24 November 2011

Arts and crafts (and a beautiful building in the middle of London)

It's been a busy week for our little team at work. So when the boss suggested a couple of us visited a 'house' down the road that had just opened to the public, we jumped at the chance to have a proper lunch break and a wander outside.
Two Temple Place
Two Temple Place has been in private ownership for over 100 years, and has just recently been opened to the public, along with an exhibition of publically owned art from across the country - starting with William Morris: Story, Memory, Myth.

The works of art have been loaned from the William Morris Gallery in Walthamstow, which is currently undergoing £5m renovation. There's wallpaper, tiles, stained glass, and a lot of tapestry - massive panels of hand stitched embroidery, made by the ladies of the house (not 2 Temple Place, another house, and I can't remember their names, other than the daughter was called Florence). They're amazing, large swathes of loveliness. The tones of the threads used and the direction of the stitches creates an amazing effect. It took everything I had not to reach out and touch them. And the wallpaper... wow! It never fails to astound me how those patterns are created. There are examples of finished rolls, but also works in progress and planned works, showing the intricate details of the initial designs.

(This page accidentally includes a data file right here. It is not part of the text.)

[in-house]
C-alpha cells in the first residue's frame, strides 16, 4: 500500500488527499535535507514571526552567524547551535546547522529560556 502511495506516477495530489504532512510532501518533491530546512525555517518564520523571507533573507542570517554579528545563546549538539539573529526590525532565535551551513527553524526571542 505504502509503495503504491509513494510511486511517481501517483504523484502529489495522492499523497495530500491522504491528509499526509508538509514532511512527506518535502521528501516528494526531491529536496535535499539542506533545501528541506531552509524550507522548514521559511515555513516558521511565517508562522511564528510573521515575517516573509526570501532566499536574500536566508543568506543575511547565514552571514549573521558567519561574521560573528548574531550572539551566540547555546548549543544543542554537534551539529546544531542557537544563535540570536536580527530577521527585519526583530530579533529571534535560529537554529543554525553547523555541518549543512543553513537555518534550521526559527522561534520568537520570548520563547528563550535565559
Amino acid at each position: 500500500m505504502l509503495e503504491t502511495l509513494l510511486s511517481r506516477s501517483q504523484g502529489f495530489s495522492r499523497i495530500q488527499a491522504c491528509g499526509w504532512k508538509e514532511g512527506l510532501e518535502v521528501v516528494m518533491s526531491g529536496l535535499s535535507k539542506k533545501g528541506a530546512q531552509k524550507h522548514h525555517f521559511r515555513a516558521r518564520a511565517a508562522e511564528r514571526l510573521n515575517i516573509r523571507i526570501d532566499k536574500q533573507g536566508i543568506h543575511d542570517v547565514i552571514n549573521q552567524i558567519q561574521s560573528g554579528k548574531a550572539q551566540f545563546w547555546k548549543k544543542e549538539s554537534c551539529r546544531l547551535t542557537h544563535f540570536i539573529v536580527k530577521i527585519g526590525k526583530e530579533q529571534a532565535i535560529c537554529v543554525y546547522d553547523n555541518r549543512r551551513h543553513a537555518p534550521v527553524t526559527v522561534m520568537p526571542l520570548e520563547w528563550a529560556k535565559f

The building itself is beautiful enough for a visit, even without the William Morris exhibition. Built for William Waldorf Astor (of Waldorf Hotel fame) in 1895, it's been through various private owners since then and has only been opened up to the public for the past month. There's a little information in one of the rooms about the history of the building, including bomb damage in 1944 (since restored). It's a good fit with the theme of the William Morris exhibition. There's lots of friezes, carvings and statues of characters from fiction, including Shakespearean characters, and the Three Musketeers (this inevitably led to a hushed chorus of 'da-da-da da-da-da', as we thought about Dogtanian).

No photos were allowed, but more information is available on their website. And it's free to get in, so pop round when you're next in the area! Definitely a good way to spend a lunchtime.

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